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J Comput Aided Mol Des. 2008 Feb;22(2):59-68. Epub 2007 Dec 7.

The concept of template-based de novo design from drug-derived molecular fragments and its application to TAR RNA.

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  • 1Institute of Organic Chemistry and Chemical Biology, Johann Wolfgang Goethe-University, Max-von-Laue-Strasse 7, Chair for Chem- and Bioinformatics Siesmayerstr. 70, 60323 Frankfurt am Main, Germany.


Principles of fragment-based molecular design are presented and discussed in the context of de novo drug design. The underlying idea is to dissect known drug molecules in fragments by straightforward pseudo-retro-synthesis. The resulting building blocks are then used for automated assembly of new molecules. A particular question has been whether this approach is actually able to perform scaffold-hopping. A prospective case study illustrates the usefulness of fragment-based de novo design for finding new scaffolds. We were able to identify a novel ligand disrupting the interaction between the Tat peptide and TAR RNA, which is part of the human immunodeficiency virus (HIV-1) mRNA. Using a single template structure (acetylpromazine) as reference molecule and a topological pharmacophore descriptor (CATS), new chemotypes were automatically generated by our de novo design software Flux. Flux features an evolutionary algorithm for fragment-based compound assembly and optimization. Pharmacophore superimposition and docking into the target RNA suggest perfect matching between the template molecule and the designed compound. Chemical synthesis was straightforward, and bioactivity of the designed molecule was confirmed in a FRET assay. This study demonstrates the practicability of de novo design to generating RNA ligands containing novel molecular scaffolds.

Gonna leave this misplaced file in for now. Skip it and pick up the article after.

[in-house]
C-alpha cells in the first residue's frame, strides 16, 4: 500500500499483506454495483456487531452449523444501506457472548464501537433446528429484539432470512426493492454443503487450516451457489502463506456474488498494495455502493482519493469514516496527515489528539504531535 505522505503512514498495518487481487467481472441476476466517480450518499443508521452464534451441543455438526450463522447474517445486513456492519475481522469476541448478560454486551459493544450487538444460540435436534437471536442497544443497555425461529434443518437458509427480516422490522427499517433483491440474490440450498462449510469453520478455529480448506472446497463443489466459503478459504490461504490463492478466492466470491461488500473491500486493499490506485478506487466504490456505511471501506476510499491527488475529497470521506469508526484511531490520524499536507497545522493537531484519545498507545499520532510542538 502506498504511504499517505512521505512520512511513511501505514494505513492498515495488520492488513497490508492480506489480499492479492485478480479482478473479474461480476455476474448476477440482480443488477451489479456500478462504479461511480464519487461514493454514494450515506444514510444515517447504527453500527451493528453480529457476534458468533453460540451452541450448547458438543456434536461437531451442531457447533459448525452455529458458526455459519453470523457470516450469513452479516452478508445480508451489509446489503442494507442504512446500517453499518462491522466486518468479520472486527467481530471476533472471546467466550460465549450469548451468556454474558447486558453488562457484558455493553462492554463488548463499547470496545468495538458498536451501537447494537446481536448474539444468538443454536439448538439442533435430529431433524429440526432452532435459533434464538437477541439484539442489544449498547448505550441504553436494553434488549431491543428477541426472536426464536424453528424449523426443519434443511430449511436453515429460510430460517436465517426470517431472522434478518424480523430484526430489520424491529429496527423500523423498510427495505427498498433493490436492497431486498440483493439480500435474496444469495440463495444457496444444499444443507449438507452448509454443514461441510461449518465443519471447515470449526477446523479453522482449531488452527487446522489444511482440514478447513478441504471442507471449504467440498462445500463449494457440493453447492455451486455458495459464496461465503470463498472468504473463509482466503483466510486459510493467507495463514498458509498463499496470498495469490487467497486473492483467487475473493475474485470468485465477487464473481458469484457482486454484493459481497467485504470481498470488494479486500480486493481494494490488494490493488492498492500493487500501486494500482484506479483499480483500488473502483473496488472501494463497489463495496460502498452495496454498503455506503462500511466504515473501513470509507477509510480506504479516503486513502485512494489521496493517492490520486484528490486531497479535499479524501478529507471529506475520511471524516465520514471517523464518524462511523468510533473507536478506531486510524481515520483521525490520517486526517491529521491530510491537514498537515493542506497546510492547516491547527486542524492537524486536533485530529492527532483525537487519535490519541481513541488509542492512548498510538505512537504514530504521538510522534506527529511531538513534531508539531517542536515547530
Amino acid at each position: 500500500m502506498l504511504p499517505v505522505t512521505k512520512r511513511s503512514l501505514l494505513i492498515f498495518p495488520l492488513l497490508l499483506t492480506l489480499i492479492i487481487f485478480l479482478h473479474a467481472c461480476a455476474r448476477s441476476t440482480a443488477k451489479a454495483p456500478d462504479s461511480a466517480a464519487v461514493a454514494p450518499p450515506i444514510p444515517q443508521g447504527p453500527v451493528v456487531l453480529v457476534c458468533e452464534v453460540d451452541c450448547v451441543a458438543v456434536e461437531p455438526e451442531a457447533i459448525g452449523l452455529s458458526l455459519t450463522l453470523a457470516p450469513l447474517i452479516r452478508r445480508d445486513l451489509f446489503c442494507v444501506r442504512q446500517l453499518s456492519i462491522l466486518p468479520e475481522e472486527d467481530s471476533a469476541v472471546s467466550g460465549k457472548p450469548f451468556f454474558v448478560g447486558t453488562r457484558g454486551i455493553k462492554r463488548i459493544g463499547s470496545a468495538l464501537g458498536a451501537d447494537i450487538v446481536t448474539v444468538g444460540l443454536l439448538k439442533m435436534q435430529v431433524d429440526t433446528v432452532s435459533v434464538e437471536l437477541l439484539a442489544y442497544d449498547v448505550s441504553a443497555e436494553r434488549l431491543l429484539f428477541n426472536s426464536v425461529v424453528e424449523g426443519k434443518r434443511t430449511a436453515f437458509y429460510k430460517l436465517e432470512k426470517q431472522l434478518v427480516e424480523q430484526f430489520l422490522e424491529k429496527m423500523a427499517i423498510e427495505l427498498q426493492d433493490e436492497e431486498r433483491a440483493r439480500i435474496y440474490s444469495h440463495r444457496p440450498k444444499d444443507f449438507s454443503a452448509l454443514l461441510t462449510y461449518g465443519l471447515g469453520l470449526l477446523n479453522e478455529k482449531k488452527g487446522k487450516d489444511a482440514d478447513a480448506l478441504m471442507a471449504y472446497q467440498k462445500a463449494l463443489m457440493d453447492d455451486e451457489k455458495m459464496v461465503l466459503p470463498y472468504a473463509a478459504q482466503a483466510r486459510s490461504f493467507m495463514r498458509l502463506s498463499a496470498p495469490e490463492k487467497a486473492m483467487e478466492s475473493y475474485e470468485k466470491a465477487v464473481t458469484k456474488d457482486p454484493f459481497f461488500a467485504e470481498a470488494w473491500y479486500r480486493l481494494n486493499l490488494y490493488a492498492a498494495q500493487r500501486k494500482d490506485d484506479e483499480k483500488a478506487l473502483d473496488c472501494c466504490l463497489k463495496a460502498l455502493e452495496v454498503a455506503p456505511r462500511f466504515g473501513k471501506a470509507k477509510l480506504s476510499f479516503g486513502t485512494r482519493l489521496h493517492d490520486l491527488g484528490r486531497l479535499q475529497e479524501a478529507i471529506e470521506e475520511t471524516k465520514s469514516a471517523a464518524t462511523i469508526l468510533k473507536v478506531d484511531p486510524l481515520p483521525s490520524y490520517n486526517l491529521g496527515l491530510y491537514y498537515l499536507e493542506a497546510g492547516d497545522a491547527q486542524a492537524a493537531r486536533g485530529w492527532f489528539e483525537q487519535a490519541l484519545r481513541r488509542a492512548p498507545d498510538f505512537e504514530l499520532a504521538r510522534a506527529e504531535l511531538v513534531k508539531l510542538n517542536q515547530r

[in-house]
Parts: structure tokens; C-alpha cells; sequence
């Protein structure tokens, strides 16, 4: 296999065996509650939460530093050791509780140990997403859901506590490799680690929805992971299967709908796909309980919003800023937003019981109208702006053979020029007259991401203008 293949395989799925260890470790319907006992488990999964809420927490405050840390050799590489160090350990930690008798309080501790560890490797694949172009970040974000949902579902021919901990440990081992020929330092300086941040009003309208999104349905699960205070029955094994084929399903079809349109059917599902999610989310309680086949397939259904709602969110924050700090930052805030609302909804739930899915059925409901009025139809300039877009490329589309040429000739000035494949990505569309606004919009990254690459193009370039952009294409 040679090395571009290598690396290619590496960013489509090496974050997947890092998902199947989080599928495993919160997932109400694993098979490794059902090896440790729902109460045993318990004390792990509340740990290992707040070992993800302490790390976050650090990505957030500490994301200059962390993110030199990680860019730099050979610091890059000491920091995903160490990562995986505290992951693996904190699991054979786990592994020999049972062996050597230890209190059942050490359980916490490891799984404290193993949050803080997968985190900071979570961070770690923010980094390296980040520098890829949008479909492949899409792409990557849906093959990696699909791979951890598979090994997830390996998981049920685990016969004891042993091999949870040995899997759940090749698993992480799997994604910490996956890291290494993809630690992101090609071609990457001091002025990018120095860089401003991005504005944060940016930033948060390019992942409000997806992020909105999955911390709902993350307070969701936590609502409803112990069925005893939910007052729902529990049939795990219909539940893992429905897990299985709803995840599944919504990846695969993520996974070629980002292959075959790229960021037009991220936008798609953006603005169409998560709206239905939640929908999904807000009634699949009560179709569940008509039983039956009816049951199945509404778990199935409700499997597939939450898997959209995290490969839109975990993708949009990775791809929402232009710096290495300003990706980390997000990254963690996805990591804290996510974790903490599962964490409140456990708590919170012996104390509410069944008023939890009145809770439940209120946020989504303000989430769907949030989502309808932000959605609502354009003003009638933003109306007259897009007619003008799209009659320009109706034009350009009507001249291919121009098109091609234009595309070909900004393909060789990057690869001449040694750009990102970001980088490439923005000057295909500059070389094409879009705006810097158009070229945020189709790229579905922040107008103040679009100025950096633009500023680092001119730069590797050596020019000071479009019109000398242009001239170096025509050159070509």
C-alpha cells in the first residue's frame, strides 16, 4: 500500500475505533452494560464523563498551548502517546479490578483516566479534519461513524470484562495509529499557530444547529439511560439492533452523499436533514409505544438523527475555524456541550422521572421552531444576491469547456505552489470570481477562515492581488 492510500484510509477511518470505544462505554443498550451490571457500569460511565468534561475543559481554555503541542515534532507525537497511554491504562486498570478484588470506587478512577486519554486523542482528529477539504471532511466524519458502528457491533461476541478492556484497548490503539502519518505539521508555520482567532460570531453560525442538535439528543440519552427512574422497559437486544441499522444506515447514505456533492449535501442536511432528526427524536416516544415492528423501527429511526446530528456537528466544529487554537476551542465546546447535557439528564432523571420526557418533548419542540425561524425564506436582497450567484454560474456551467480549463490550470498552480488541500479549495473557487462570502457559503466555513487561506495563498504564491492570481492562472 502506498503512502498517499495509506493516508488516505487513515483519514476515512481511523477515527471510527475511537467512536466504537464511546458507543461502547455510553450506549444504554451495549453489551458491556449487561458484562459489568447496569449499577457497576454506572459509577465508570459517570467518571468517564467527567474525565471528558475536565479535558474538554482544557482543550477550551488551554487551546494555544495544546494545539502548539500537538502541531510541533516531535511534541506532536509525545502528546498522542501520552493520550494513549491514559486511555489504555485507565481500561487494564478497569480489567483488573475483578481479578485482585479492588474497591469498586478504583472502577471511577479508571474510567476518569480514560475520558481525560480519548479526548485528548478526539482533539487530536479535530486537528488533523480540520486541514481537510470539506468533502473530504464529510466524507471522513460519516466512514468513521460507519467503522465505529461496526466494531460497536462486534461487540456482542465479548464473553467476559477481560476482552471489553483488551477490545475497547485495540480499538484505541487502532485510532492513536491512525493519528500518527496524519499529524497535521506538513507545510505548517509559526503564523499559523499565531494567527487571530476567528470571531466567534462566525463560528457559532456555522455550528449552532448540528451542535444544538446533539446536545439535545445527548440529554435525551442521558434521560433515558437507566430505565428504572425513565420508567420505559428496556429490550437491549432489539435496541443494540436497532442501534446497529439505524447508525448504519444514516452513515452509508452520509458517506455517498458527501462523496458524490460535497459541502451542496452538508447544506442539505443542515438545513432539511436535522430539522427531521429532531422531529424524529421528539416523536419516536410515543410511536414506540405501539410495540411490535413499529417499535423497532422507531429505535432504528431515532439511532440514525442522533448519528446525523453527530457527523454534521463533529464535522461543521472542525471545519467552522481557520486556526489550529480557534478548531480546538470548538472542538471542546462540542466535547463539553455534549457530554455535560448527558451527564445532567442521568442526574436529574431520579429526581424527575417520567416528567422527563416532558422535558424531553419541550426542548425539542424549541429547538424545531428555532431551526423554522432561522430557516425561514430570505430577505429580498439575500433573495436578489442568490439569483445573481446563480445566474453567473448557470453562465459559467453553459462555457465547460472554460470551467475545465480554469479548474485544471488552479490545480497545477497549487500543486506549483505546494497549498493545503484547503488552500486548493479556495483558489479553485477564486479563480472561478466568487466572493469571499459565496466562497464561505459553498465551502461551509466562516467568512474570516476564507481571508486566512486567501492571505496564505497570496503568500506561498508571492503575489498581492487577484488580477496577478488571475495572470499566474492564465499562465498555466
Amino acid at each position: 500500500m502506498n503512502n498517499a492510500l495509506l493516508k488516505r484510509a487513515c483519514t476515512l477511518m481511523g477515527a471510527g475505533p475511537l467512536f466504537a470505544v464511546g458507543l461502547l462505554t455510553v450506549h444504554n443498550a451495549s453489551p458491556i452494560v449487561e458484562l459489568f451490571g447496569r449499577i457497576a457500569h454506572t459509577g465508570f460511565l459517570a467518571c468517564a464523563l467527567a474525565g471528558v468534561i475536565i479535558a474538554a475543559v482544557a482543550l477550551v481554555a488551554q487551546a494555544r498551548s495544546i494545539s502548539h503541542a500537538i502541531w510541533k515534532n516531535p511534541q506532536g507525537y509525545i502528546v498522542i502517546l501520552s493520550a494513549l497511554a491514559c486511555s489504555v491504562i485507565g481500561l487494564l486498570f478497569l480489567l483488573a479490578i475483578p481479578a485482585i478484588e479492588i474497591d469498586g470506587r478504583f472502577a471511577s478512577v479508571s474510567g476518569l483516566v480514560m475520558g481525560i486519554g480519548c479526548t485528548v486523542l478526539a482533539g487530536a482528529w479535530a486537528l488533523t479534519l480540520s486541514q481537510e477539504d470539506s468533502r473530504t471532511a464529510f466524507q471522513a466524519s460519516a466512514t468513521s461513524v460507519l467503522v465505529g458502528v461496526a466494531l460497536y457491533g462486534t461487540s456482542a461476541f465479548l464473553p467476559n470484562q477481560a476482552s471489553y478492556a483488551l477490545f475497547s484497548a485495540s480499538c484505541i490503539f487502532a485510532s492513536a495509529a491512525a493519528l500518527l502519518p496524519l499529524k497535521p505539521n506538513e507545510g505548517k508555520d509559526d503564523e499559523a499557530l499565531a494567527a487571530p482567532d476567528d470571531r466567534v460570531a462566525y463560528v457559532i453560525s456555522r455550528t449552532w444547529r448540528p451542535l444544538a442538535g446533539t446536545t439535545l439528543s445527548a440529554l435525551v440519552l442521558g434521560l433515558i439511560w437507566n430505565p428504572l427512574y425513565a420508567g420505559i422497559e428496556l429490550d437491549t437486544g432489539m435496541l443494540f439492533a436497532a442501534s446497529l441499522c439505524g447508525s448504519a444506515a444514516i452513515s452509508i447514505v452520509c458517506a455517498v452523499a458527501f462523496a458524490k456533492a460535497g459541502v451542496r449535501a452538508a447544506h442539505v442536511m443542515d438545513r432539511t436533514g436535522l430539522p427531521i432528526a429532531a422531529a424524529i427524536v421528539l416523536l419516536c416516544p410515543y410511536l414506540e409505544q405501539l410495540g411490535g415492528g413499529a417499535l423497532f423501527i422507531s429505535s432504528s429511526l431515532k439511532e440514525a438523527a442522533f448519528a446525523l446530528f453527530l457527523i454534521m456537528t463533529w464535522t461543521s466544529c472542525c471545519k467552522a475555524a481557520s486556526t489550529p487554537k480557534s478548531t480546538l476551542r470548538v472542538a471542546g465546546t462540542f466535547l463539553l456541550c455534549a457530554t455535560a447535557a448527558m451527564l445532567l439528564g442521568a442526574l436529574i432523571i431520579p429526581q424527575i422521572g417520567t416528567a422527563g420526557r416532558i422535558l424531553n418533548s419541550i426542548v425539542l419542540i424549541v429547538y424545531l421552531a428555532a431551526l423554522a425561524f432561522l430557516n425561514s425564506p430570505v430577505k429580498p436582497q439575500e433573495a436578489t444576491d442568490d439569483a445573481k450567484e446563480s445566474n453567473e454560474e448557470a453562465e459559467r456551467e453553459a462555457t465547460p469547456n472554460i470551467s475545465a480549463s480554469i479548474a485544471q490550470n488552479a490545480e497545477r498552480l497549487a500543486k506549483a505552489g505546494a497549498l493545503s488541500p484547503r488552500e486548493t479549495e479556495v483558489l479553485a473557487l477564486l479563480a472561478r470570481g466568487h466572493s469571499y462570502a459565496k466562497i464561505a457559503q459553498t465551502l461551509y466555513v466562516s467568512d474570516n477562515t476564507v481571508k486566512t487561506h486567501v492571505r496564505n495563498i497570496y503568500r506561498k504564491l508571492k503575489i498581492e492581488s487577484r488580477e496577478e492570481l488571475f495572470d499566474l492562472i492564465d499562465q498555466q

[PubMed - indexed for MEDLINE]
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